The United States is extending the tour of some 20,000 American troops in Iraq, because of increasing attacks on coalition forces. The Pentagon is not ruling out sending even more troops to the country if the level of violence directed at coalition forces by Shiite and Sunni fighters does not diminish.
Defense Secretary Donald Rumsfeld has approved a request from commanders in Iraq that will boost the level of U.S. troops there to about 135,000. About a quarter of the expected 20,000 Americans who are getting orders not to rotate out are National Guard and Reserve forces. He said,"We expect that they will be in Iraq for up to 90 additional days."
With the war now into its second year, some reservists have already been away from their civilian jobs for more than a year, prompting some families members to speak out against the war. Describing the current situation with Iraqi insurgents as a test of wills, Secretary Rumsfeld admitted Thursday he would not have anticipated the current level of violence in Iraq, especially attacks on coalition forces, a year ago. "If you had said to me a year ago, describe the situation you'll be in today, one year later, I don't know many people who would have described it, I would not have, described it the way it happens to be today," he added.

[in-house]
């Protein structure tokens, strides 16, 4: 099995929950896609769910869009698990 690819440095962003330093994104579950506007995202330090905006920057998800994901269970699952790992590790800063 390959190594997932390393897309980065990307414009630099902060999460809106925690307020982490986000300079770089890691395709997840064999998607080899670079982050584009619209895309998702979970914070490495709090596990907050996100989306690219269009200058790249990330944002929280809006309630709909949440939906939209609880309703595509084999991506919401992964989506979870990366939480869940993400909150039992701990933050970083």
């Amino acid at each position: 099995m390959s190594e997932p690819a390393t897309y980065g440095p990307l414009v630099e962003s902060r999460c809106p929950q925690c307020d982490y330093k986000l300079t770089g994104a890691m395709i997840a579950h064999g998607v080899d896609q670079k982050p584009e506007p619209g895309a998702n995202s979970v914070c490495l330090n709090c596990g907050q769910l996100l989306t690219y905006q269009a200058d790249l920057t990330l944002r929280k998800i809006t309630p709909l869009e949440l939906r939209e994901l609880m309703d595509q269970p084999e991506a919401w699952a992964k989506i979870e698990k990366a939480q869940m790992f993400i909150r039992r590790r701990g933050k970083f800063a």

Coalition forces are now dealing with two major flash points. More than 2000 U.S. forces are surrounding the Shiite holy city of Najaf where negotiations continue with rebel cleric Moqtada al-Sadr, whose thousands of followers have staged an uprising against the U.S. led occupation. Iran, which has enormous influence with Iraq's Shiites, has sent a top foreign ministry official to Iraq to mediate an end to the standoff. However, one of Iran's diplomats posted in Baghdad was assassinated there Thursday by unknown gunmen. It's not known whether that attack was linked to Tehran's mediation efforts.
At the same time, U.S. military commanders say the town of Fallujah remains sealed off by U.S. Marines who continue to take fire from Sunni gunmen.
Relatives of three Japanese civilians were joyful as they watch news that their loved ones were freed. The Japanese civilians had been taken hostage last week and threatened with death by gunmen demanding Japan withdraw its 500 troops from Iraq, a demand Tokyo rejected.
And, U.S. officials say a new audio tape most likely has the voice of Osama bin-Laden. The tape has been broadcast on Arab television. The speaker offers a truce to European nations that do not take part in military action against Muslim countries, an offer key European nations rejected. Analysts are calling the apparent bin-Laden tape an attempt by the al-Qaida leader to drive wedge between Europe and the United States in the war on terrorism.